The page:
DIRECTOR: James Bobin

CAST: Ricky Gervais, Ty Burrell, Tina Fey, Kermit the Frog, Miss Piggy, Fozzie Bear, The Great Gonzo, Animal, Dr. Bunsen Honeydew, Beaker, Walter, Statler, Waldorf, the rest of the Muppets

RUNNING TIME: 113 mins


BASICALLY…: The Muppets embark on a worldwide tour, but come across Kermit the Frog’s evil doppelganger Constantine who replaces him and enlists the gang on an international crime caper…


It sure is nice to have the Muppets back on the big screen again. After their Oscar-winning return in 2011, Kermit and company have never been quite as big as they were all those years ago. So, when the news that a follow-up to that smash-hit – with only co-writer and co-star Jason Segal deciding not to return – came out, people became anxious. Would this new film, the eighth in the overall Muppet movie canon, reach the same heights as the last one or stoop to the lowest lows like with the ill-conceived 1999 film Muppets From Space?

Turns out it doesn’t do either. Muppets Most Wanted isn’t as good as the last one, but it’s still nowhere near bad. In fact, we don’t even dislike this film. There’s certainly a lot to enjoy albeit not quite as much as before.

It’s still the fun and zany type of humour we’ve come to expect from the Muppets, and it delivers a good chunk of it to a satisfying degree. Its gags continue to stretch to meta fourth-wall references, most notably its opening musical number which is a catchy tune entitled “We’re Doing A Sequel”, with knowing lyrics like “everybody knows that the sequel’s never quite as good.” Most of them, thankfully, hit bullseye but there are other moments that you feel may have been missed opportunities. For instance, there’s one painfully obvious instance of product placement for Subway that somehow becomes a plot point. Knowing how they like to poke fun at themselves, you’d expect them to make a joke about it but they never do. It just becomes an on-screen plug that feels rather uncomfortable, especially with something like the Muppets.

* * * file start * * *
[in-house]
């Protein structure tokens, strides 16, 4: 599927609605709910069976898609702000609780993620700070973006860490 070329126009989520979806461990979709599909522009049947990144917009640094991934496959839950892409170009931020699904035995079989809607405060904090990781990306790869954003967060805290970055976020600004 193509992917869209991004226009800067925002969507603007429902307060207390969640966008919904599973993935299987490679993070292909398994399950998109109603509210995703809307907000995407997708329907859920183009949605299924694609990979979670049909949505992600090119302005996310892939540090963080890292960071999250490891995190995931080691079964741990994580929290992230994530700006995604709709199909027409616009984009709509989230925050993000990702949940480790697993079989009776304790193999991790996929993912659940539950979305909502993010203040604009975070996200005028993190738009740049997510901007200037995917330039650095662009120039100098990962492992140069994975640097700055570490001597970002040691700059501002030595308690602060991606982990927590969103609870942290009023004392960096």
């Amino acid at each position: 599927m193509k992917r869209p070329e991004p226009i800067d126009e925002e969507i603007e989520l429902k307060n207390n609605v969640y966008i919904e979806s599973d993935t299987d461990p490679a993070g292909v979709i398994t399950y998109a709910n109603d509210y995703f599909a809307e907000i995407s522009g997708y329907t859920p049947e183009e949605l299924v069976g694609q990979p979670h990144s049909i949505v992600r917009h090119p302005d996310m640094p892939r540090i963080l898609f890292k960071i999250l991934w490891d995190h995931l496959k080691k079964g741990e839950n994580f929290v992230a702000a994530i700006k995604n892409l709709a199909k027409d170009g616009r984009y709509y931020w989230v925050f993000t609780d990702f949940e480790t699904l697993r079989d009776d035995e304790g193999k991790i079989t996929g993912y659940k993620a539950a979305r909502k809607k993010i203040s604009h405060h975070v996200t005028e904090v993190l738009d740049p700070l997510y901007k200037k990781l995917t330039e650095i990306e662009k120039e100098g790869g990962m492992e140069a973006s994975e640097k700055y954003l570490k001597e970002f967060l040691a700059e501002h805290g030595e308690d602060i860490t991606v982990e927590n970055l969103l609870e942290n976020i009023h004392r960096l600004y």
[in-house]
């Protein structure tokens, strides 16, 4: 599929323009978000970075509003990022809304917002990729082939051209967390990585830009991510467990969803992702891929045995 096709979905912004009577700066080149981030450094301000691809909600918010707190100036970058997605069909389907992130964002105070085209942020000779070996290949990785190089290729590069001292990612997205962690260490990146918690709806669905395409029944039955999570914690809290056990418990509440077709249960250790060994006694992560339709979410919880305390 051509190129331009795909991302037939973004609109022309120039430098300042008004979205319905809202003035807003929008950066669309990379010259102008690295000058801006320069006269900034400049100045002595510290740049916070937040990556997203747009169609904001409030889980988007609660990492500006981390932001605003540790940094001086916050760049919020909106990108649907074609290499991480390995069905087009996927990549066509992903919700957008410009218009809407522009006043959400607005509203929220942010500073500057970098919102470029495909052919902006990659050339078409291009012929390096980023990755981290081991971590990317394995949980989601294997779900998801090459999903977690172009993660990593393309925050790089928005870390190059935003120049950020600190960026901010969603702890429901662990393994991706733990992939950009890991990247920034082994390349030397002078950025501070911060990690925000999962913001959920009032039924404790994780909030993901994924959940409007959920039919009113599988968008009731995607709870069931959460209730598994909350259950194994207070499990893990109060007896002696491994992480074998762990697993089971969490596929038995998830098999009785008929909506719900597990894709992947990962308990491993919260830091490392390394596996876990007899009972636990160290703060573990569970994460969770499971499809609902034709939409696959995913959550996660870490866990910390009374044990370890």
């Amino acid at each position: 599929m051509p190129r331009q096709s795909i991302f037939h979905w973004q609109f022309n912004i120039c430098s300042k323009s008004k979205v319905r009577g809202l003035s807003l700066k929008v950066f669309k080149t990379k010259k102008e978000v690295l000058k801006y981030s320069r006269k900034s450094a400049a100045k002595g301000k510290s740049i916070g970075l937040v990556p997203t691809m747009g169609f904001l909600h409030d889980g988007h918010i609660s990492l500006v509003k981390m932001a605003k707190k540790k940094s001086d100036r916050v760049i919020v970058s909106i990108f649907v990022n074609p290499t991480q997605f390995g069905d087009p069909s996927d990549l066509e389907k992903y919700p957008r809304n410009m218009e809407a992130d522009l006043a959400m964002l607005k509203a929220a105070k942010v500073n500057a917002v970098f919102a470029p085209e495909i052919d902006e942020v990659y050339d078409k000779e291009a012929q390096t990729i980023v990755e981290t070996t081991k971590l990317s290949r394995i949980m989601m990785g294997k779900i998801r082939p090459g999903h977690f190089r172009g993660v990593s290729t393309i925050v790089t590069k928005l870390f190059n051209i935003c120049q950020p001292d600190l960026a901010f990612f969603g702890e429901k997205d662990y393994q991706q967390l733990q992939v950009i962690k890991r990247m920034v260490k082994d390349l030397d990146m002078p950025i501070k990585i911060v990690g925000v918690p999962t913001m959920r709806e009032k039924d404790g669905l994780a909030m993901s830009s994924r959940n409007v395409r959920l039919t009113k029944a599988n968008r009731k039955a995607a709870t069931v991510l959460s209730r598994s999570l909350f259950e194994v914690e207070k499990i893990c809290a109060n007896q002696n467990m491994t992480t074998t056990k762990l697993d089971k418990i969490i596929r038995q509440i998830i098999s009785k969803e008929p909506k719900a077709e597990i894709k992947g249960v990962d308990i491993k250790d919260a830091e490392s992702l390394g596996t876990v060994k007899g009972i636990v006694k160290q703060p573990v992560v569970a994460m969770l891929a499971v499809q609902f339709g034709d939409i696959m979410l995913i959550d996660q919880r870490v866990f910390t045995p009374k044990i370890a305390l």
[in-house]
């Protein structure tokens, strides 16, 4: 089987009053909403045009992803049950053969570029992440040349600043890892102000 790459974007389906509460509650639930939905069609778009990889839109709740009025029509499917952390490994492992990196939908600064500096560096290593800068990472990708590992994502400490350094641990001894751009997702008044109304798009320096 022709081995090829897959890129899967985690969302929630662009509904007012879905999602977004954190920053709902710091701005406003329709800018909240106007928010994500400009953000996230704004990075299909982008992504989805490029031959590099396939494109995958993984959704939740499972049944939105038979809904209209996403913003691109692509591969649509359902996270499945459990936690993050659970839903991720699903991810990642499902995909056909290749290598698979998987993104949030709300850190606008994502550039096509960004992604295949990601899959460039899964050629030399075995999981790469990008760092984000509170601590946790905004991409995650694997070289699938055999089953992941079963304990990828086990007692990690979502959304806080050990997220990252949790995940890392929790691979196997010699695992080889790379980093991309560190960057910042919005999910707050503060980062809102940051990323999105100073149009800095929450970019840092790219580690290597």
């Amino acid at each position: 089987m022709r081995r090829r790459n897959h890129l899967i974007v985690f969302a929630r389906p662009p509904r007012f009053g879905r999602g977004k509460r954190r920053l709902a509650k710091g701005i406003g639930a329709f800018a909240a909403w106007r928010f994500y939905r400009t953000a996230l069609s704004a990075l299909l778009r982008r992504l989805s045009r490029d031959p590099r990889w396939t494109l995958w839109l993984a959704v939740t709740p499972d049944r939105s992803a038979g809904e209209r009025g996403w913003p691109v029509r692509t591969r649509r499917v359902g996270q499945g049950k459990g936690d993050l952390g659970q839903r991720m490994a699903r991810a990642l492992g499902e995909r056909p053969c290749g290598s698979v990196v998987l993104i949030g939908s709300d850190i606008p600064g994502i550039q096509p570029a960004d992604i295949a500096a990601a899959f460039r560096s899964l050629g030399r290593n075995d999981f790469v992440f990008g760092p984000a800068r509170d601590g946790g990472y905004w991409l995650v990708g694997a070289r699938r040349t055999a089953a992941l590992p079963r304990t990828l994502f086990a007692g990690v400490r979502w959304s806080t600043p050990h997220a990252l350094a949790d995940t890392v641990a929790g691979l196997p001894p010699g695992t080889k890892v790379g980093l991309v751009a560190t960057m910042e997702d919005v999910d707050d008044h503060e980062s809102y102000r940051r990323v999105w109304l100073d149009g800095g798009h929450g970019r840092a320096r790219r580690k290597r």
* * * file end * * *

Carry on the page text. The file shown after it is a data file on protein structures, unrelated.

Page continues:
If the gag rate can be hit-or-miss at times – though thankfully more hit than miss – then the human co-stars do their part to help lighten the mood. In particular, Ricky Gervais and Ty Burrell appear to be having a blast acting and singing alongside their respective fuzzy partners (Gervais, as henchman Dominic Badguy, with humorous villain/Kermit-lookalike Constantine; and Burrell, as a French Interpol agent this side of Clouseau, with Muppet favourite Sam the Eagle). But while Tina Fey, in what turns out to be an extended cameo as a Siberian prison guard, has a few funny moments she never gels quite as well as the other main humans, and she feels a little out of place here.

But at least Fey has it better than some of the major cameos that turn up throughout the movie. An honoured tradition with any Muppet project, the high-profile bit parts tend to vary as usual with some working fine – Celine Dion and Danny Trejo as “himself” are a couple of them – but the majority of them are the definition of blink-and-you’ll-miss-them. James McAvoy, for instance, pops up for a brief couple of seconds as a UPS delivery man; and Tom Hiddleston as magician prisoner “The Great Escapo” doesn’t even get a line. Although their appearances are amusing no matter how long their screen-time may be, it remains something of a problem with all the Muppet movies thus far when they bring in random celebrity walk-ons for no real rhyme or reason. For example, remember Sarah Silverman in the last movie? Of course not, she was only on-screen for a couple of seconds. It’s the same thing here with quite a few of these cameos. But it’s a Muppet tradition, so we suppose it’s to be expected from these films.

It still remains an entertaining fun-ride all throughout, with some catchy news songs by returning Oscar-winning songwriter Bret McKenzie (though perhaps no new classics like “Man or Muppet” became) and some clever and knowing gags that should raise a few chuckles here and there. Plus, it’s another chance to see Kermit and company on the big screen again after their too-long absence, and if there’s anything we can give huge credit to Muppets Most Wanted for, it’s for giving us that chance.


While a small step-down from its more emotionally-driven predecessor, Muppets Most Wanted is still a fun family caper with some funny jokes, toe-tapping musical numbers, and a whole slew of celebrity cameos which tend to vary in terms of quality. You’ll come out of the cinema having indeed “felt” something (geddit? Yeah, we suck.)